Once the idea came to Trentham, he let Harmon take the lead. The teen’s mom and dad were in complete support, Trentham said.

“My role was that of guide after that,” Trentham said.

On his own Harmon came up with a business plan. He evaluated the startup costs, shoe shine box and working equipment, and determined how many pairs of shoes he would need to break even. He worked through the winter to earn the money he would need to start the business. Then he took to the Internet to absorb everything he could about shining shoes.

The final step was finding the right location before filing for the business permit. They knew it should be downtown. “Most people in the summer don’t wear leather shoes, so it had to be somewhere where there would be businessmen,” Trentham said.

They knew it should be on Main Street. But where? The duo spent an hour or so counting foot traffic at Second Avenue and Main and at Land Title Plaza.

The latter had more people, but it also had something else: that tree. In the sweltering heat it provides a shady oasis. During a recent sprinkle of rain, it was cover from the showers.

Every week day, Harmon hauls in a plastic bin in which he carries: two shine brushes, one brown and one black; a rag to wipe the shoes; a collection of circular tins of polish; saddle soap; shoe horns; a chamois; and cotton balls. These items are all removed from the bin, which when flipped over doubles as a small table to display the tools of the trade.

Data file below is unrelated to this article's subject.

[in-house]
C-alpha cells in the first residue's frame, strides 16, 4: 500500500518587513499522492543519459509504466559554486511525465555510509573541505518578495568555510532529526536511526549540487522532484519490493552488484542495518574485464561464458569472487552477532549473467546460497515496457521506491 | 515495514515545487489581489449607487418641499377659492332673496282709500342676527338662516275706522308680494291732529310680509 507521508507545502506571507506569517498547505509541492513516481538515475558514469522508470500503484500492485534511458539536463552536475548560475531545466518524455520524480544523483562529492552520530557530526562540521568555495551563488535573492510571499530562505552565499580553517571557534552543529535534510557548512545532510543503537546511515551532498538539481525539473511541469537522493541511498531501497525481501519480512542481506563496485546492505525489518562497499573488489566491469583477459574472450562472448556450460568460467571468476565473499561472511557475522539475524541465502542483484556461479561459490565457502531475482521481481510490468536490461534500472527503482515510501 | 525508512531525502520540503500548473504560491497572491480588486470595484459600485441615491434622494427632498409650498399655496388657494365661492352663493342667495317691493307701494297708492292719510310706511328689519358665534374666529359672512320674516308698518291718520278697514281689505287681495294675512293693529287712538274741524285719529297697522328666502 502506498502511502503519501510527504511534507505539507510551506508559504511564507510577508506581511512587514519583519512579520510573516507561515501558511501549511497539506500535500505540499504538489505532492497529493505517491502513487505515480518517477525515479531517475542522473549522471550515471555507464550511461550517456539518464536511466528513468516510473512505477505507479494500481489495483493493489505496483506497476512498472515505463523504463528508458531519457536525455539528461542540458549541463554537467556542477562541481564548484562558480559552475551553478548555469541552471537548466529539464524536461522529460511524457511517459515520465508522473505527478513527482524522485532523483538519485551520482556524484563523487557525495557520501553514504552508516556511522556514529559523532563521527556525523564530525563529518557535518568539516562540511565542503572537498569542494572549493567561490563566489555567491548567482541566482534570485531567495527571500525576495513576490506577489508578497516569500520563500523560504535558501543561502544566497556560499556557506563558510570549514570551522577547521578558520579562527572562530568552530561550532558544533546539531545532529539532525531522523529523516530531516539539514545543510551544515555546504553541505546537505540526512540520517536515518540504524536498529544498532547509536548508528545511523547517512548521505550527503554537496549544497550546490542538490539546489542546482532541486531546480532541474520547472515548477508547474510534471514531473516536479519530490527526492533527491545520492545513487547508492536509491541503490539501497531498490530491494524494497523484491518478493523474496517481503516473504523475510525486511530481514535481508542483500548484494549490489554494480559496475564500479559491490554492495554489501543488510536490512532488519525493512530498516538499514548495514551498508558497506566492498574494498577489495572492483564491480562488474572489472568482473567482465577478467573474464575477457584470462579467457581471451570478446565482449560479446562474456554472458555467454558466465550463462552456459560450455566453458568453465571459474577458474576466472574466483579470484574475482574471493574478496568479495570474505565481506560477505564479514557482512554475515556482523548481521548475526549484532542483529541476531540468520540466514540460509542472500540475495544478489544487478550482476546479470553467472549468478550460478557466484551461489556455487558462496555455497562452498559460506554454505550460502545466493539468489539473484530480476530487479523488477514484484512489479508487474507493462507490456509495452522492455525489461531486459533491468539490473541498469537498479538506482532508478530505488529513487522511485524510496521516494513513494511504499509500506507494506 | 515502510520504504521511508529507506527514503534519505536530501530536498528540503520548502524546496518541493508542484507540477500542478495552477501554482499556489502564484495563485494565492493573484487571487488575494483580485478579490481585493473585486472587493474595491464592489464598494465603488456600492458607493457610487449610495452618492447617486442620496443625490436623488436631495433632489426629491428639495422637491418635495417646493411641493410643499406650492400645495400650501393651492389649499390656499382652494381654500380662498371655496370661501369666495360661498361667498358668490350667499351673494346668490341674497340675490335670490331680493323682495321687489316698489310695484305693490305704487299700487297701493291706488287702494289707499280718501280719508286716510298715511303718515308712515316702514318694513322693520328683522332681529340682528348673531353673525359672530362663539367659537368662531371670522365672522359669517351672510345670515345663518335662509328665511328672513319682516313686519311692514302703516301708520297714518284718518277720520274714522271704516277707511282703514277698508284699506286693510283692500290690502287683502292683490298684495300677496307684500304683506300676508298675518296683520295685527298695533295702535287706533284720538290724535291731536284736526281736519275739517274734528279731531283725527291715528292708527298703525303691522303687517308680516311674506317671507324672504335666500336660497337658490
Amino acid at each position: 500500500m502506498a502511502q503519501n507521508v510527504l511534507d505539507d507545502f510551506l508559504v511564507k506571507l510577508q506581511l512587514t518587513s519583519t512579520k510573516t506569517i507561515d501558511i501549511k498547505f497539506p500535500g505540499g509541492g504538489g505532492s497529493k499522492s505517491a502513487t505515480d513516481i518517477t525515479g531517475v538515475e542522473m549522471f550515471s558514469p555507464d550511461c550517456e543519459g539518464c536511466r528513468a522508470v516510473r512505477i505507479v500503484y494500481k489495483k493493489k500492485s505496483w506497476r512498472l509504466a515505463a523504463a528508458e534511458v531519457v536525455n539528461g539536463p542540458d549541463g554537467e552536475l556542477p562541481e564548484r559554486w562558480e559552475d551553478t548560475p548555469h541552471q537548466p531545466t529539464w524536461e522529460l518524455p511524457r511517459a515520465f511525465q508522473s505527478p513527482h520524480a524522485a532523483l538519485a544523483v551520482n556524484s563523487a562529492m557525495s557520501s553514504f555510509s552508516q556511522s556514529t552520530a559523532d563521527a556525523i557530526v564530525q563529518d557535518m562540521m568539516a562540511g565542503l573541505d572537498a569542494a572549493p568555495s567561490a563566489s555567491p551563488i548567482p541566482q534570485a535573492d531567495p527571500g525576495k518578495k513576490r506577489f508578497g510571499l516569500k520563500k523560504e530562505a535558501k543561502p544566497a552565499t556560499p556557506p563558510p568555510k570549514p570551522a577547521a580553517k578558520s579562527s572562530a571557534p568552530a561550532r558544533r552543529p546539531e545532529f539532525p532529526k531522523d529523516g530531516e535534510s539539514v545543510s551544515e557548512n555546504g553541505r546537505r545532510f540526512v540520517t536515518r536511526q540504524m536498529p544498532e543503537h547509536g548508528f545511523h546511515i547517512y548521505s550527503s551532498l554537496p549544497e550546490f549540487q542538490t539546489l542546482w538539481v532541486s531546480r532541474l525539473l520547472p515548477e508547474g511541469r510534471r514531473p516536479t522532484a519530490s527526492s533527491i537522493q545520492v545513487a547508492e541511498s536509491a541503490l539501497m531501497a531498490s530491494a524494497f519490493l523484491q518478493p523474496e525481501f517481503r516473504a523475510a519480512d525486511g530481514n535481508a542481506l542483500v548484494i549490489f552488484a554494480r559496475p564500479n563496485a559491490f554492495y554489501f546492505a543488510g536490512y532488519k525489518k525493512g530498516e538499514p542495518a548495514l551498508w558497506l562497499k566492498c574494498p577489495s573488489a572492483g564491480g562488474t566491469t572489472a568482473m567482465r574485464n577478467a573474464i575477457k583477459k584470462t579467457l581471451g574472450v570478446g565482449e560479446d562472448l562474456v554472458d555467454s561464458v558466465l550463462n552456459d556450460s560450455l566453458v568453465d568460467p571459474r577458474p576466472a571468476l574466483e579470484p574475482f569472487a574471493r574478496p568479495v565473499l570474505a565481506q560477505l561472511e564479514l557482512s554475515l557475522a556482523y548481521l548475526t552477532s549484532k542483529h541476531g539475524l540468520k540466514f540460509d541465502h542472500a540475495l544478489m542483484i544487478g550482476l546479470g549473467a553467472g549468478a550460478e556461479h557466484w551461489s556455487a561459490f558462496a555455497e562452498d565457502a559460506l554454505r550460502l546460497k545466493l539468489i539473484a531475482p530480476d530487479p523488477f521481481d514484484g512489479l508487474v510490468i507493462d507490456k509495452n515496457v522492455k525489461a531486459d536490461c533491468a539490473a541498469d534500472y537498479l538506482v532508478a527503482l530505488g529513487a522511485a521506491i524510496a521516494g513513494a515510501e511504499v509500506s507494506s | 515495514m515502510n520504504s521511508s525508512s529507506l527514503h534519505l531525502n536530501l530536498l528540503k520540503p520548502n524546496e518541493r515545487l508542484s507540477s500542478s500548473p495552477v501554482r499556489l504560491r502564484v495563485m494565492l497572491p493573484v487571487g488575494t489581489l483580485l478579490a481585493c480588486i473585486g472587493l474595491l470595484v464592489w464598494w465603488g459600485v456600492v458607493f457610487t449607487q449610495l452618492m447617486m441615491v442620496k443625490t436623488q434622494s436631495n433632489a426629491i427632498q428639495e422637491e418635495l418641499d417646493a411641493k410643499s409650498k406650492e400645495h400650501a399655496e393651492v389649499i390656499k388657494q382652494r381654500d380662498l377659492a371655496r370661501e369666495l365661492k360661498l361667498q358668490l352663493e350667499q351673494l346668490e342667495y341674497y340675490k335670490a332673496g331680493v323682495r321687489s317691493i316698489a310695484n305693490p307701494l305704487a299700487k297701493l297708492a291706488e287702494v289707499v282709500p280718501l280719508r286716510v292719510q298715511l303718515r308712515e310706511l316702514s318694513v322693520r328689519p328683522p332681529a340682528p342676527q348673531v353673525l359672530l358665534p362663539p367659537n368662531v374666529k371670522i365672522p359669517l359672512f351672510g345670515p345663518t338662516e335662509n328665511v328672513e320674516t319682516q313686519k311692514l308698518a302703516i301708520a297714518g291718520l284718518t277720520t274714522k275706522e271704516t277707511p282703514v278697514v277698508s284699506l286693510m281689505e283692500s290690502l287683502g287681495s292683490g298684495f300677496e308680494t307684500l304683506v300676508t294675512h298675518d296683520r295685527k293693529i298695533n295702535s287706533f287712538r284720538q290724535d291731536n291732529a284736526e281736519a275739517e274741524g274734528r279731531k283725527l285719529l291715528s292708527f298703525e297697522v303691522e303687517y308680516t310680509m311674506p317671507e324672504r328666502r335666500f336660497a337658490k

Harmon sits on a small stool next to it. In front of him is a shoe shine box where those who want to sit under the shade tree can perch their feet, or where he sets the shoes that have been left for shining. He also keeps a rack set up to set the shoes once he’s finished.

On days when Trentham can’t be there, other friends or family members of Harmon’s to fill in. That includes his mom, Jennifer Dormon.

“She comes here sometimes and watches me,” Harmon says, unable to keep a grin from bursting through. “She loves watching me.”

The transformation from a boy bounding with energy into a focused worker is, indeed, transfixing, Trentham said.

“For me personally — it’s the best part of the week,” Trentham said. “I can do my own work just as well here as I work from home. The neatest thing of all is how serious he has become.”

As the service continues, more business people are using it. Among the first customers was Phil Wasser, who owns Land Title Plaza. He brought piles of his own shoes initially. A retired doctor passing downtown with his grandchildren ended up making the trek to his lunch destination in his socks — doubling the fee of the shine for the promise of delivery to Olive Marketplace & Café. Friends Executive Director Mark Brown is a loyal client who recently dropped off two pairs to be shined on the same day a UPS driver dropped off his worn boots.

Once school starts, Harmon plans to continue his work after school and on the weekends. He said the money in the bank may become a nest egg for college. The ambition is something Trentham said is coming more into focus with the business.

“Just the dedication to himself is a great lesson.”

Vicki Hillhouse can be reached at or 526-8321.